"The Harem Gate Aviary"
In Topkapi sheathed with ornate faux freedoms
Iznik tiled foliage, glazed and unyielding
Bars of gold curlicues’ constrain those within
fresh meat for the sultanate, breasts and clipped wings;
amidst these ornamented castrums, ringed doves
hear the moons sighs, bathe in pearlized tears she sloughs.
"The Pigeon Shed"
In an unloved garden,
grass blades penetrating
compacted sod, like sparse hairs
on a balding head, Granddad
kept pigeons in a cack-coated shed.
From the open door, I watched deft hands
delve into wooden cells beneath barely
remonstrating bodies, a frowsy feathered
rumpling covering invading fingers.
He retrieved opalescent orbs from nesting pens
or cupped whole birds their heads protruding
between bars of parted digits.
The hens carnelian eyes startled
from steely cocked faces while plumes
of iridescent crops illumed
the drab interior. Nestled in his grasp
prized specimens pecked hardened skin
on Granddad's grimed knuckle pads as he
crooned, tenderness unknown
to our flightless family.
To a soft chorus of avian trilling Granddad
processed the aisle holding wafer thin eggs
to a votive flame seeking the iris-dark spot
and bloodshot veins of nascent life.
Motes hung in the fustered air and a hush fell
as a blind-eyed dud is placed on a shelf.
Smoothing the breast of a barren bird, tracing
its upturned throat Granddad straightens
stiffening joints; with a rasp of shock
a lopped neck furls in a fluttered
"If I Could Tell You about Cape Verde"
Cape Verde Has No Indigenous Mammals
a statement written by a mammal who
is not indigenous to the Cape but….
dusks petticoats muffle the foaming sea,
spume salting the archipelagoes limbs.
Choirs pepper night’s unseen obstacles, fly
with mushroom gill ears filtering echoes.
Cassocked pipistrelles were here before man.
And high tides gift produce, pets, the jetsam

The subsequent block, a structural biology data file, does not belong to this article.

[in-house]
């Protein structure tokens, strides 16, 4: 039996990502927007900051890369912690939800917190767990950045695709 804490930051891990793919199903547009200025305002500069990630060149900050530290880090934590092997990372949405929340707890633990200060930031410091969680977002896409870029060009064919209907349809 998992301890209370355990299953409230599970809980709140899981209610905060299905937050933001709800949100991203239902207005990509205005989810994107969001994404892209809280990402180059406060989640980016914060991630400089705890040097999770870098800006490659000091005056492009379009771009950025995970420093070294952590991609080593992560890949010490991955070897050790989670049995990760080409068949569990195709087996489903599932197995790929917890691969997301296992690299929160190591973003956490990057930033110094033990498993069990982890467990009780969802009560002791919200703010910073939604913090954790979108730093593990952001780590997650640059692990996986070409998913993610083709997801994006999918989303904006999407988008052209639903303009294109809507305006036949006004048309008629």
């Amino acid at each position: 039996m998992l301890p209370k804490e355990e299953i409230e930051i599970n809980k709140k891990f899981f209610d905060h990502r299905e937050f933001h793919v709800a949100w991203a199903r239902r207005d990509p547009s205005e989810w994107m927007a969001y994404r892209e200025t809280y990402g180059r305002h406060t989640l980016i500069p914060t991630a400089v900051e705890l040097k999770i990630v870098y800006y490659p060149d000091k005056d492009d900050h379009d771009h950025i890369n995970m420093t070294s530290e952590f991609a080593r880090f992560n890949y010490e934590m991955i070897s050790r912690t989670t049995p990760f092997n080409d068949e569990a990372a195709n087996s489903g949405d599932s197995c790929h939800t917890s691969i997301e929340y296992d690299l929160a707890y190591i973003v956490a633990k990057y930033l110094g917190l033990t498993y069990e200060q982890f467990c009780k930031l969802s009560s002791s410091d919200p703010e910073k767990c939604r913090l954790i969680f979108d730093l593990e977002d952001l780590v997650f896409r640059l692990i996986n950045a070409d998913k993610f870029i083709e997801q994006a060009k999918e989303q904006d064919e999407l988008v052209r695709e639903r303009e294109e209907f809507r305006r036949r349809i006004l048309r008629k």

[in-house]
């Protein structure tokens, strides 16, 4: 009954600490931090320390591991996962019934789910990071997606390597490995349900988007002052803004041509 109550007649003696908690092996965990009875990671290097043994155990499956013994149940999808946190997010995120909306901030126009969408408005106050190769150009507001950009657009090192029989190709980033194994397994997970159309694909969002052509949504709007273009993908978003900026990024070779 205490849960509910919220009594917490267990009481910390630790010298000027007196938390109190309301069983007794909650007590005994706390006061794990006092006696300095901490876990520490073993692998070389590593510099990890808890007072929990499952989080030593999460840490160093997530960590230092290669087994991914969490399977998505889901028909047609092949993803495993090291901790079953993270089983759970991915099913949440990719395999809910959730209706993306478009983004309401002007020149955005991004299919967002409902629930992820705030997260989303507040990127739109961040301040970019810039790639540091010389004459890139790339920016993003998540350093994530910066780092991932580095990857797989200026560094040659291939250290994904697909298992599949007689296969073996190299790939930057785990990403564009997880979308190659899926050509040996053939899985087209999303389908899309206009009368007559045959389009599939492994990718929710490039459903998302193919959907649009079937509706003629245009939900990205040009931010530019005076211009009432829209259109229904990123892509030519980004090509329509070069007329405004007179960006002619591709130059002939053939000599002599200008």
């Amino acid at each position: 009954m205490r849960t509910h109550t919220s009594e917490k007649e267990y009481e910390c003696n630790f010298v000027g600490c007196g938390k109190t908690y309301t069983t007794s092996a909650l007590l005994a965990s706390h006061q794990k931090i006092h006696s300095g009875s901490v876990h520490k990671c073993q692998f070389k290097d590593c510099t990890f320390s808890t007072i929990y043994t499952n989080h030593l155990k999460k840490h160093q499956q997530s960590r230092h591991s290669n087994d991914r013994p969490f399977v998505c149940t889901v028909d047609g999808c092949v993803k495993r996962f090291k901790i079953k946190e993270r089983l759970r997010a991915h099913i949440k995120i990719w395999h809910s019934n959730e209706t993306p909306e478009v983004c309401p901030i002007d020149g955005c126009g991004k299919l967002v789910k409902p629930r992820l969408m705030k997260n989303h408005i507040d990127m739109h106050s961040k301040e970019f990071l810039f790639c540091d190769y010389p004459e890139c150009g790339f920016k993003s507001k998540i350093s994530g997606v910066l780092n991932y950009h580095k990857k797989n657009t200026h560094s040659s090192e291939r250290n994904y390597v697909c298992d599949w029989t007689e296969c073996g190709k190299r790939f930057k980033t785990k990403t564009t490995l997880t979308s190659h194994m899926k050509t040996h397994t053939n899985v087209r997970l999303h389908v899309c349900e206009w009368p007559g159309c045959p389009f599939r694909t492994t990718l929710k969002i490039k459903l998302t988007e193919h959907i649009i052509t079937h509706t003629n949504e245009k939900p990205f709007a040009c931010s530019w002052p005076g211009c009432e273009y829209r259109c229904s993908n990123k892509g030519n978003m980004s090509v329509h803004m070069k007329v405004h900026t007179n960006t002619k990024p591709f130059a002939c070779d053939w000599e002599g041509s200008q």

localized by crescent moons at ebb tide.
Iridescent fans thrumb mornings ozone,
skimming reflections and water tensions’
transparent skin; larval naissance beneath.
Green rakes sift azure Op Art confusion.
Dappled, I squint at floating coconuts
by palm frond finger puppets. A sand dart
skirts the shadow-play, beak needling morsels,
preening feathers, beside tourist Castrums.
A pelt of bleached reed tones ripples over
muscle breezes. The feral tabby hunts.
I can tell you about the Cape. Call it
Cabo Verde. Come here by air and sea,
find indigenous mammals, pipistrelles
watched by Creole women, while dragon flies
skim ponds and feral cats hunt beneath palms.
Karen Downs-Barton is a neuro-diverse poet and student studying the History of Art with a Creative Writing BA while sofa surfing her way around the globe looking for somewhere cheap and interesting to live.
This isn’t like fixing a Monet after someone has punched it. Horrible things are happening. My foremost thought is, “I want macaroni and cheese next time. I haven’t had it in years.” All of a sudden EMTs rush past with a man on a stretcher, his face covered in blood and bite marks. I scream something – in terror, I suppose. The last time I was so unsteady was probably when my mother died. I feel like any minute now I might look up and see her in the window of a plane
waving. A policewoman orders me to move along. And I was just about to ask, “What advice do you have for young people?” It was only a couple of days ago that some kids grabbed a classmate and persuaded him with fists and sticks and colorful arguments that one eye is enough.
"Are You Fucking Kidding Me?"
Groups of friends arrive on the hour every hour. A guard with the enflamed eyes of a drunk demands identification from them, but in a voice too faint to hear. You need to be patient at this stage. People don’t remember and sometimes I think they don’t even understand where they are. Cows roam around with butcher knives in their backs to make slaughtering easier. There are countless dead rabbits. A fly can't land on a fruit tree without first begging permission. So I just
sit here with my mouth open, I do, because I’m getting older now, and it’s hard work.
Howie Good is the author of The Loser's Guide to Street Fighting, winner of the 2017 Lorien Prize and forthcoming from Thoughtcrime Press, and Dangerous Acts Starring Unstable Elements, winner of the 2015 Press Americana Prize for Poetry.